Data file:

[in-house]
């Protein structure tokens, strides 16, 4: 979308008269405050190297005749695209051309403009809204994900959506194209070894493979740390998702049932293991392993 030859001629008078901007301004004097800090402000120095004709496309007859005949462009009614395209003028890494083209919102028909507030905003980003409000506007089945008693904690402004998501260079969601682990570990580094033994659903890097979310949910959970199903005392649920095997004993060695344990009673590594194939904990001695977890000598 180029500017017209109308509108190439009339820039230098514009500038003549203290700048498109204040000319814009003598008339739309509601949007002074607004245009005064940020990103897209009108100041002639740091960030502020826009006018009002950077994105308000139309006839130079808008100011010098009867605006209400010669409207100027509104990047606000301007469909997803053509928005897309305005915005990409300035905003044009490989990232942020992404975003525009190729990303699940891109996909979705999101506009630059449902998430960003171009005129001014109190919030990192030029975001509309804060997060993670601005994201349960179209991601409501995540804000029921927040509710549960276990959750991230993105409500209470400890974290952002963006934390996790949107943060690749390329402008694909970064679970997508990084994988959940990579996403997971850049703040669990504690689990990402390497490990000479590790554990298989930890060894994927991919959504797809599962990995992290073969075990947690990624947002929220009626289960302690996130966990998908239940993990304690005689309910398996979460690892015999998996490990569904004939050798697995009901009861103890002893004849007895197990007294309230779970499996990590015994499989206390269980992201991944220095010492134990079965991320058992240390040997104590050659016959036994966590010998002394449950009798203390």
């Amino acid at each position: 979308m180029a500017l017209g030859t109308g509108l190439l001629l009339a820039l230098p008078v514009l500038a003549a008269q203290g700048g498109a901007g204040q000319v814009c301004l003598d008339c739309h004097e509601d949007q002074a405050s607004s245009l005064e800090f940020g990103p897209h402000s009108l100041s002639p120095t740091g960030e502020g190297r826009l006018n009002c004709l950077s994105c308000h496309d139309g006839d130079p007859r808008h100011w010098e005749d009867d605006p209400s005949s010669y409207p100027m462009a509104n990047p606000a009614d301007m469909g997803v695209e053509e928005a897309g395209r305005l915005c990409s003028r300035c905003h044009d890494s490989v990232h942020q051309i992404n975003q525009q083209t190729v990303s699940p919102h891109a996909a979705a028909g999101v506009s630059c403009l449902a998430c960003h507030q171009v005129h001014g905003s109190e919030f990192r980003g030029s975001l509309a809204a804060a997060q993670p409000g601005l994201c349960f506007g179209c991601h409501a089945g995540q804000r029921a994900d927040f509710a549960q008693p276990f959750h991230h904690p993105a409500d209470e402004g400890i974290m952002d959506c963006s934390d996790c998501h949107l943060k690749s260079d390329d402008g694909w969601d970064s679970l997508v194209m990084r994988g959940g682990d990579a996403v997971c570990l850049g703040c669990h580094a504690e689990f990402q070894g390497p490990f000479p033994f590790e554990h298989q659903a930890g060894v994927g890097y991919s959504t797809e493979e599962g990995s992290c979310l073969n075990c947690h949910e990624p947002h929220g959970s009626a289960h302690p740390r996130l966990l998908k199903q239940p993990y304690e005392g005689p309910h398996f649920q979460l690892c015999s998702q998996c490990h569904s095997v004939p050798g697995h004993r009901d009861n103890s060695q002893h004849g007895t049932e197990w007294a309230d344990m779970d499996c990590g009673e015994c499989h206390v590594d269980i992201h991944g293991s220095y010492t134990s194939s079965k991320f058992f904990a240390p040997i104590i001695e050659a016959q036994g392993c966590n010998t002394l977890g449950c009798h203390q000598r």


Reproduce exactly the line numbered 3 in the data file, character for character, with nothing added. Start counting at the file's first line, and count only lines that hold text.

């Amino acid at each position: 979308m180029a500017l017209g030859t109308g509108l190439l001629l009339a820039l230098p008078v514009l500038a003549a008269q203290g700048g498109a901007g204040q000319v814009c301004l003598d008339c739309h004097e509601d949007q002074a405050s607004s245009l005064e800090f940020g990103p897209h402000s009108l100041s002639p120095t740091g960030e502020g190297r826009l006018n009002c004709l950077s994105c308000h496309d139309g006839d130079p007859r808008h100011w010098e005749d009867d605006p209400s005949s010669y409207p100027m462009a509104n990047p606000a009614d301007m469909g997803v695209e053509e928005a897309g395209r305005l915005c990409s003028r300035c905003h044009d890494s490989v990232h942020q051309i992404n975003q525009q083209t190729v990303s699940p919102h891109a996909a979705a028909g999101v506009s630059c403009l449902a998430c960003h507030q171009v005129h001014g905003s109190e919030f990192r980003g030029s975001l509309a809204a804060a997060q993670p409000g601005l994201c349960f506007g179209c991601h409501a089945g995540q804000r029921a994900d927040f509710a549960q008693p276990f959750h991230h904690p993105a409500d209470e402004g400890i974290m952002d959506c963006s934390d996790c998501h949107l943060k690749s260079d390329d402008g694909w969601d970064s679970l997508v194209m990084r994988g959940g682990d990579a996403v997971c570990l850049g703040c669990h580094a504690e689990f990402q070894g390497p490990f000479p033994f590790e554990h298989q659903a930890g060894v994927g890097y991919s959504t797809e493979e599962g990995s992290c979310l073969n075990c947690h949910e990624p947002h929220g959970s009626a289960h302690p740390r996130l966990l998908k199903q239940p993990y304690e005392g005689p309910h398996f649920q979460l690892c015999s998702q998996c490990h569904s095997v004939p050798g697995h004993r009901d009861n103890s060695q002893h004849g007895t049932e197990w007294a309230d344990m779970d499996c990590g009673e015994c499989h206390v590594d269980i992201h991944g293991s220095y010492t134990s194939s079965k991320f058992f904990a240390p040997i104590i001695e050659a016959q036994g392993c966590n010998t002394l977890g449950c009798h203390q000598r």